Urinary expression of genes involved in DNA methylation and histone modification for diagnosis of bladder cancer in patients with asymptomatic microscopic haematuria.

The aim of the present study was to identify and test a urine marker panel of genes involved in DNA methylation and histone modification for the detection of urothelial carcinoma of the bladder (UCB). RNA samples obtained from the voided urine of 227 patients with asymptomatic microscopic haematuria (AMH) were analysed. Gene array analysis was performed on 18 randomly selected cDNA samples, which revealed that histone deacetylase 9 (HDAC9), HDAC3, tRNA (cytosine-5-)-methyltransferase1 and DNA methyltransferase 1 were differentially expressed between patients with UCB and control subjects. Subsequently, reverse transcription-quantitative polymerase chain reaction analysis was employed to test the performance of the identified four-gene panel on the remaining 209 cDNA samples. In this targeted discovery cohort, all four genes were significantly associated with UCB on univariable analyses [each odds ratio (OR) >2, P<0.05], but only HDAC3 was significant following multivariable analysis (OR=2.8, P=0.011). The addition of HDAC3 to a base risk factor model improved its accuracy by 1.4%. These data suggest that urinary HDAC3 is associated with the presence of UCB in patients with AMH; however, HDAC3 improved the accuracy of the established risk factors only to a marginal extent.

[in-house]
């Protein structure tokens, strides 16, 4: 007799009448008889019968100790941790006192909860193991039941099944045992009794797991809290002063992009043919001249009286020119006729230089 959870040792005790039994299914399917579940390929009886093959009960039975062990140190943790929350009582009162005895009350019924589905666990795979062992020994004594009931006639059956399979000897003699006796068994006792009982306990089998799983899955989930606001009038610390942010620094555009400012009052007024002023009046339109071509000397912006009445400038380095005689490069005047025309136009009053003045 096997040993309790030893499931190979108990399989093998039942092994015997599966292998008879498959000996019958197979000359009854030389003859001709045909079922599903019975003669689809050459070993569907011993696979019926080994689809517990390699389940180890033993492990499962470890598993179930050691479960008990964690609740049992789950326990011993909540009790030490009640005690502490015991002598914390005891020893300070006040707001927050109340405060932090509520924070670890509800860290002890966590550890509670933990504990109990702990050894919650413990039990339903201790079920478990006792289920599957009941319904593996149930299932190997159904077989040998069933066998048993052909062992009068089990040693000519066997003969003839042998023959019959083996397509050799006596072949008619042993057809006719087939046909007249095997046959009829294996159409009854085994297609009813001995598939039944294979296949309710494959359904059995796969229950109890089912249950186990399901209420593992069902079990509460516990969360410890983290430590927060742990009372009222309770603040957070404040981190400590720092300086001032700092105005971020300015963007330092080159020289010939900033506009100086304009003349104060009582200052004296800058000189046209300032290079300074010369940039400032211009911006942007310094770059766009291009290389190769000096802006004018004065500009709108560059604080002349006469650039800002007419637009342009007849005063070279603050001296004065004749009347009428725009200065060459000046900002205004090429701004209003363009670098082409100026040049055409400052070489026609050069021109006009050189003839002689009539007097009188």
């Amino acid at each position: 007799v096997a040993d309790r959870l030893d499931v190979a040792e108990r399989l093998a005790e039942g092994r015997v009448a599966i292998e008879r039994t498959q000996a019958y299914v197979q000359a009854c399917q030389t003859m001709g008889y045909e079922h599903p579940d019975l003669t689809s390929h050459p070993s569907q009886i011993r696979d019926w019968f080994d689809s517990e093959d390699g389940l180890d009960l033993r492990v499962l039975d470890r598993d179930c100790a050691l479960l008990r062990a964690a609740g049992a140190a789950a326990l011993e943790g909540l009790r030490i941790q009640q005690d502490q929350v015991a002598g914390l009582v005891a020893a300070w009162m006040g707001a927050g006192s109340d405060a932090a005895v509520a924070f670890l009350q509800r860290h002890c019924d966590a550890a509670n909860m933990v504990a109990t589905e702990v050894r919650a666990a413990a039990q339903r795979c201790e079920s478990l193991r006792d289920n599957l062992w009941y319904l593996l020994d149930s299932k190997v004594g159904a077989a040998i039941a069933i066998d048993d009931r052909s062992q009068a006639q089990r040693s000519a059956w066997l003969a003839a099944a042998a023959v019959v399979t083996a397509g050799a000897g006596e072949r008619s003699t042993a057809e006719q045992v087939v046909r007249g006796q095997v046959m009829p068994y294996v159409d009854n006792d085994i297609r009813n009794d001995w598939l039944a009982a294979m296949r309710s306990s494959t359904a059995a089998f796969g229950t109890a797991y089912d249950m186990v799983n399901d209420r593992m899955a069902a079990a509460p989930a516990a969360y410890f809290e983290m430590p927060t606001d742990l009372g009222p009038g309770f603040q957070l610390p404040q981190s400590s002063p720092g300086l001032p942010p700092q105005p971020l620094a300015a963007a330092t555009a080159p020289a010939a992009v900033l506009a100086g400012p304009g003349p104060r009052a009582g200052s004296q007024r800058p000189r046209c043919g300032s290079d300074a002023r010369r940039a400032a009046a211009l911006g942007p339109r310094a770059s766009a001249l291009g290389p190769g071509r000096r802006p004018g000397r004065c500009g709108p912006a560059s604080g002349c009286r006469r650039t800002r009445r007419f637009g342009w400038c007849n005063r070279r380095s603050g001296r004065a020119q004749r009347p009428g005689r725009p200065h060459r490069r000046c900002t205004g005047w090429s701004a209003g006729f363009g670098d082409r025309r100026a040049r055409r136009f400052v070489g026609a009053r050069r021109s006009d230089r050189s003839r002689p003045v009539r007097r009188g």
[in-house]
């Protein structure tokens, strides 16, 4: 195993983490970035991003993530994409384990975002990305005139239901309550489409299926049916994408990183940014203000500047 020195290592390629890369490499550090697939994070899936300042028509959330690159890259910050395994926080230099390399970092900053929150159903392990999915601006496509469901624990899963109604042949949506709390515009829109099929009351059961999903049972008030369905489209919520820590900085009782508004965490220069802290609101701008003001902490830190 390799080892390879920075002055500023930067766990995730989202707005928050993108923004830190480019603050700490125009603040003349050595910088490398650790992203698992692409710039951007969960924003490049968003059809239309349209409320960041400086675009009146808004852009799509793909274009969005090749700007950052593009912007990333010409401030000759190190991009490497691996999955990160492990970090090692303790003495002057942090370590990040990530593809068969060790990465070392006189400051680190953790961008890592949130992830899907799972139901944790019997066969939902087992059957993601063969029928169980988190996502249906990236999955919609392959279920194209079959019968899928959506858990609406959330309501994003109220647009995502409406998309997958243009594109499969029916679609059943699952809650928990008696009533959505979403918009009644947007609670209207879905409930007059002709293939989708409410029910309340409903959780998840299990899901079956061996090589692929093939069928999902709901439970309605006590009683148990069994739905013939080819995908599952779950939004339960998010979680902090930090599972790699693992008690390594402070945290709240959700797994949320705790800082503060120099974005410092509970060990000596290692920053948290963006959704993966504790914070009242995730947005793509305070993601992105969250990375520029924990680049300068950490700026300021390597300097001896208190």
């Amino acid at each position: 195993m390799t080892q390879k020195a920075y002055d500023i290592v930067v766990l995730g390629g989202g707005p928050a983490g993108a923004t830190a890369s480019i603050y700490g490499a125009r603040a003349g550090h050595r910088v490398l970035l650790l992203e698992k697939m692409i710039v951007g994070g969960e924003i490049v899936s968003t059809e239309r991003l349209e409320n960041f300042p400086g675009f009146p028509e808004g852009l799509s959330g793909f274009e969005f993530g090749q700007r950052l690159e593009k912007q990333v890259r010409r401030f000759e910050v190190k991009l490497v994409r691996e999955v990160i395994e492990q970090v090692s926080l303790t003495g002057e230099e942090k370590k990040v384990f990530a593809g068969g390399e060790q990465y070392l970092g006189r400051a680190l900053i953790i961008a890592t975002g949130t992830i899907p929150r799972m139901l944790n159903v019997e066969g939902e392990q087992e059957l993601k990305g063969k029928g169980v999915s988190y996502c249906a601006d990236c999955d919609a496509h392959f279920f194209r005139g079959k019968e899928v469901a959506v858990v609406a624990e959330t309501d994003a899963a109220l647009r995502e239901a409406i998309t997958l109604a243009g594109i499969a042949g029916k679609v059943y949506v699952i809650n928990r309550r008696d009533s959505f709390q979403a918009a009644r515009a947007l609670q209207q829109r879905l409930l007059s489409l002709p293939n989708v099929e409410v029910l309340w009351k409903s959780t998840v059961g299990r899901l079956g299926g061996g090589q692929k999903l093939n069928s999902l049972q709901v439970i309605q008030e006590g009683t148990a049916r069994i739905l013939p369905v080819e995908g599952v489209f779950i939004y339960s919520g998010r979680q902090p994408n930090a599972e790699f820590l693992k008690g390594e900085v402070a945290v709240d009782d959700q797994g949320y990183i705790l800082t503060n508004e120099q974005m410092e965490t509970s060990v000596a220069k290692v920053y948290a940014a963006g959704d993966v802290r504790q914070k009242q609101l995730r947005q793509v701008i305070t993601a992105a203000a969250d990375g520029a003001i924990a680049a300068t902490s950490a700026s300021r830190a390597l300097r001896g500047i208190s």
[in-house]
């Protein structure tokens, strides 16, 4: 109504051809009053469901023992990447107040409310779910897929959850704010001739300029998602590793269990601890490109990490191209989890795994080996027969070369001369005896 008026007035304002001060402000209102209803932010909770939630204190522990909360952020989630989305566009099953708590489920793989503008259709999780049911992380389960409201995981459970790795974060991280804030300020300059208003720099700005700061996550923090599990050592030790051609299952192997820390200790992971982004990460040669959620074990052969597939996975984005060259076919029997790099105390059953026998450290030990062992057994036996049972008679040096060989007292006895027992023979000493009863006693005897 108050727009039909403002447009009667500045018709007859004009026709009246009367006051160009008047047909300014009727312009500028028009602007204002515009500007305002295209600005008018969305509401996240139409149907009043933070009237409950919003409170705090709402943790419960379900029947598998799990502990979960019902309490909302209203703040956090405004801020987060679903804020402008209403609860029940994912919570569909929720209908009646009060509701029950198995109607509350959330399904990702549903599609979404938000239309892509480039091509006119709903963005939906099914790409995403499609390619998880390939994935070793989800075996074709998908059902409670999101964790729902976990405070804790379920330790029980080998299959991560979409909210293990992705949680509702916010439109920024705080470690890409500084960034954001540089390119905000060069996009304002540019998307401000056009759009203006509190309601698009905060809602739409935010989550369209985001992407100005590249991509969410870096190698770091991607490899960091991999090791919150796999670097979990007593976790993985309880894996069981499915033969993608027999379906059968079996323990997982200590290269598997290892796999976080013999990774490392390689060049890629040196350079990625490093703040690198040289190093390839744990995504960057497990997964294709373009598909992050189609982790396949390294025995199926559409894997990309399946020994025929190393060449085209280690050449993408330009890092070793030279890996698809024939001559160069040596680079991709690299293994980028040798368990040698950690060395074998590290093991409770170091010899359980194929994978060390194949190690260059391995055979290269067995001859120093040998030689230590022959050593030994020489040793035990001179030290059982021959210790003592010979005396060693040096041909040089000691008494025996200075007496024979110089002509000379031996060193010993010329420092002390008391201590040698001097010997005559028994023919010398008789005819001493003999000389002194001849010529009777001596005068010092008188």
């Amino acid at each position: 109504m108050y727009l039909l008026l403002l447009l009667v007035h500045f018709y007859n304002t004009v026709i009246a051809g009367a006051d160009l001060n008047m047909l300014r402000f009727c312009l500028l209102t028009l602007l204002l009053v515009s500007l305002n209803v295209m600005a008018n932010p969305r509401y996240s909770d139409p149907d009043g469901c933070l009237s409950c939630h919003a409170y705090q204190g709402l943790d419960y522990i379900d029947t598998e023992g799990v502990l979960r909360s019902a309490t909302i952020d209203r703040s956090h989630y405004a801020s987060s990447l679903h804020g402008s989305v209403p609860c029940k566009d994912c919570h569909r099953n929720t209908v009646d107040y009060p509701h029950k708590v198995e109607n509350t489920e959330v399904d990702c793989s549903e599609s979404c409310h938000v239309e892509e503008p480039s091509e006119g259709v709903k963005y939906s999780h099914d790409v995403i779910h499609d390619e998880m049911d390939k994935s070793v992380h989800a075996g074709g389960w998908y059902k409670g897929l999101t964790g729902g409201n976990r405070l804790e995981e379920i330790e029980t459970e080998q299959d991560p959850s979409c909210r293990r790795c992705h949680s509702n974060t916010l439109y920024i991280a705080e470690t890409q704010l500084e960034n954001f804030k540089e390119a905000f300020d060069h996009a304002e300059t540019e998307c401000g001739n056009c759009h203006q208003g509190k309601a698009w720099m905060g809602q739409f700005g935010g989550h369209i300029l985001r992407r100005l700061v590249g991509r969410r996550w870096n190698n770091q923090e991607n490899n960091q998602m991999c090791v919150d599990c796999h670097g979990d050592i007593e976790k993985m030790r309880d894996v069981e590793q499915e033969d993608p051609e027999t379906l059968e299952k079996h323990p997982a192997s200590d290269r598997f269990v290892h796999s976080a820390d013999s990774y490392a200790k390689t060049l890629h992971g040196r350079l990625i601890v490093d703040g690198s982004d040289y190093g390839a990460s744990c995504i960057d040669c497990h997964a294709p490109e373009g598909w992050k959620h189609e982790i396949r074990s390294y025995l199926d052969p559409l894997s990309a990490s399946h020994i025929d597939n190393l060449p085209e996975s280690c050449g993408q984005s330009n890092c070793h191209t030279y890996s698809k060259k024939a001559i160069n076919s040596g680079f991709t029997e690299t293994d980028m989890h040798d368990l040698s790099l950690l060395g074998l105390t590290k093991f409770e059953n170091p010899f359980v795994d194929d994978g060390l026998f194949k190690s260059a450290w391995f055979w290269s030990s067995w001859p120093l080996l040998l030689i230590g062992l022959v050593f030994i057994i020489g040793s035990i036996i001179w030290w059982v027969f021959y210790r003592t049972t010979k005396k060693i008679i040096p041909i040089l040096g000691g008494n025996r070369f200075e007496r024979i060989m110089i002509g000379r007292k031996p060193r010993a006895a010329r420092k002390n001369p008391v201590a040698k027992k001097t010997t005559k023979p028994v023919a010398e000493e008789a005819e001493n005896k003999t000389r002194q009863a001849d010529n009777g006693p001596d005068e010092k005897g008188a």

Oncology letters. 2019 May 07 [Epub]

Ilaria Lucca, Sebastian L Hofbauer, Andrea Haitel, Martin Susani, Shahrokh F Shariat, Tobias Klatte, Michela De Martino

Department of Urology, Medical University of Vienna, A-1090 Vienna, Austria., Department of Pathology, Medical University of Vienna, A-1090 Vienna, Austria.

E-Newsletters

Newsletter subscription

Free Daily and Weekly newsletters offered by content of interest

The fields of GU Oncology and Urology are rapidly advancing. Sign up today for articles, videos, conference highlights and abstracts from peer-review publications by disease and condition delivered to your inbox and read on the go.

Subscribe